The distinction between them is based mainly on auditory effect. Consonants are known to have a noise component or voice and noise combined, while vowels are sounds consisting of voice only. From the articulatory point of view, the difference is due to the work of speech organs. In case of vowels no obstruction is made. In case of consonants various obstructions are made. So consonants are characterized by the so-called close articulation, that is, by a complete, partial or intermittent blockage of the air-passage by an organ of speech. The closure is formed in such a way that the air-stream is blocked or hindered or otherwise gives rise to audible friction. As a result consonants are sounds which have noise as their indispensable and most defining characteristic.
In general, the major features that help to distinguish between these two classes of sounds may be presented as follows:
There are 20 vowels and 24 consonants in the English phonemic system. According to the theory of information consonants are more important in conveying the message than vowels. It is clear from the following example. When given two utterances [-u- ′-ɔ-i-] and [g–d ′m–n-ŋ], you may easily define that consonants are more responsible for word recognition.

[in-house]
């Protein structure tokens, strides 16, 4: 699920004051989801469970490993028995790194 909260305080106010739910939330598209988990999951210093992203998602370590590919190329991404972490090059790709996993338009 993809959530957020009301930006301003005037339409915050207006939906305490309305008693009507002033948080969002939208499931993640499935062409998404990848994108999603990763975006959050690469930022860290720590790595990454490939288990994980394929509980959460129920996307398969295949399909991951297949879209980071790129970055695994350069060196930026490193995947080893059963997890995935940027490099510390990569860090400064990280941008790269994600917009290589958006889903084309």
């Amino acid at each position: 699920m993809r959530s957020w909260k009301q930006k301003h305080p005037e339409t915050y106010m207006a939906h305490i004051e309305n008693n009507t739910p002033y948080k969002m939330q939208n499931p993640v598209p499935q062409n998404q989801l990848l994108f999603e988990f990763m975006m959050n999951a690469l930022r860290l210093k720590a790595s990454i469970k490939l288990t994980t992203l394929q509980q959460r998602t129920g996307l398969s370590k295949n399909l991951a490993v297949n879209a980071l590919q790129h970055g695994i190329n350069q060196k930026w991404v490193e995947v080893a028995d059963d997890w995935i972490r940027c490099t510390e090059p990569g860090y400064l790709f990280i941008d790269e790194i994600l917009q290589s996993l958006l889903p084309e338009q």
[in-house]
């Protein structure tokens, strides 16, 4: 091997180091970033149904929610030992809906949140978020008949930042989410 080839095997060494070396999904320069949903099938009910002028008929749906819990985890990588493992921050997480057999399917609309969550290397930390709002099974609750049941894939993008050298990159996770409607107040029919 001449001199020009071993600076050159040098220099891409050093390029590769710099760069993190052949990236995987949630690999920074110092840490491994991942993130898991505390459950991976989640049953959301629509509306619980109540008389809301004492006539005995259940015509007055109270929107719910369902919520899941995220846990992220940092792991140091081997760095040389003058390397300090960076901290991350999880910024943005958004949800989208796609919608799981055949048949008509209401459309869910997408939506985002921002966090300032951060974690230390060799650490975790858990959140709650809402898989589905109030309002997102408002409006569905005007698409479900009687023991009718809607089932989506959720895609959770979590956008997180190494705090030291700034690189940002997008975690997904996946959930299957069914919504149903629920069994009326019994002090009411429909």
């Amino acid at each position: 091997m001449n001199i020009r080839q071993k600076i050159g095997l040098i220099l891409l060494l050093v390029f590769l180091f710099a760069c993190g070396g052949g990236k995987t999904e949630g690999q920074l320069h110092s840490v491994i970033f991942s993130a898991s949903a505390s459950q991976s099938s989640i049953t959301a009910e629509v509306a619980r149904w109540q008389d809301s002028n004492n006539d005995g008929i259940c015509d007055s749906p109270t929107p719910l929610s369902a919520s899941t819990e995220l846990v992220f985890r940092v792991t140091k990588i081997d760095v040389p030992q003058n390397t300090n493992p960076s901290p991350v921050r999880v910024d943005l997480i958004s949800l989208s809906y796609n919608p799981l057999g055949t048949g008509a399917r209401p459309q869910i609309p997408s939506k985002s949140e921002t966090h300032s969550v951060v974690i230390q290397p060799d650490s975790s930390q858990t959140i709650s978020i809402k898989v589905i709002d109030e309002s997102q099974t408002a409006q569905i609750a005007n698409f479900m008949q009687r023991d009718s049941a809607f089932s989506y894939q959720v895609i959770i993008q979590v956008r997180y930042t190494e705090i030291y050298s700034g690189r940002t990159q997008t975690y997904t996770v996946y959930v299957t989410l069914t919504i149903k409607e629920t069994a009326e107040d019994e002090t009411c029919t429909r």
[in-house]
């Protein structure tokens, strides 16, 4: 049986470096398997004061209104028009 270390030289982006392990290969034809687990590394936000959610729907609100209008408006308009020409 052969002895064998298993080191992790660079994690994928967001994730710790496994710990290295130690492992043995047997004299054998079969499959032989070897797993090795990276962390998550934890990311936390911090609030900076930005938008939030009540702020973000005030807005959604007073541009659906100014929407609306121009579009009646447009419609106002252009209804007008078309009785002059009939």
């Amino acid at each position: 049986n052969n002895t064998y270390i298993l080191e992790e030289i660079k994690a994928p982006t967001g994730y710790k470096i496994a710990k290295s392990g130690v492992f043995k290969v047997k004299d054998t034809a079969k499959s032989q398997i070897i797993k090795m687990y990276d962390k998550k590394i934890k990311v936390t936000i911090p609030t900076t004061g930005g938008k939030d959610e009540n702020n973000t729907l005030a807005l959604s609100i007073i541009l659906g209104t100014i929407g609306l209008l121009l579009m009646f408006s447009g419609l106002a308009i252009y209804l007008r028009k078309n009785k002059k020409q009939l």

This is a good reason to consider the English consonant phonemes first.
The exact number of phonemes in English typically ranges from 40 to 45, which is above average across all languages (but there are languages with only 10, or as many as 141 phonemes!). Phonemes may range from familiar sounds like [t], [s], or [m] to very unusual ones produced in extraordinary ways. The most common vowel system consists of the five vowels /i/, /e/, /a/, /o/, /u/. The most common consonants are /p/, /t/, /k/, /m/, /n/.
Speech rhythm (as in music) is based on combinations of louder and weaker segments, strong beats occuring at regular intervals of time. It is the alternation of stressed and unstressed syllables, of acceleration and slowing down, of relaxation and intensification. But speech rhythm is freer than that of music as the regularity of the beat in spoken utterances is only approximate.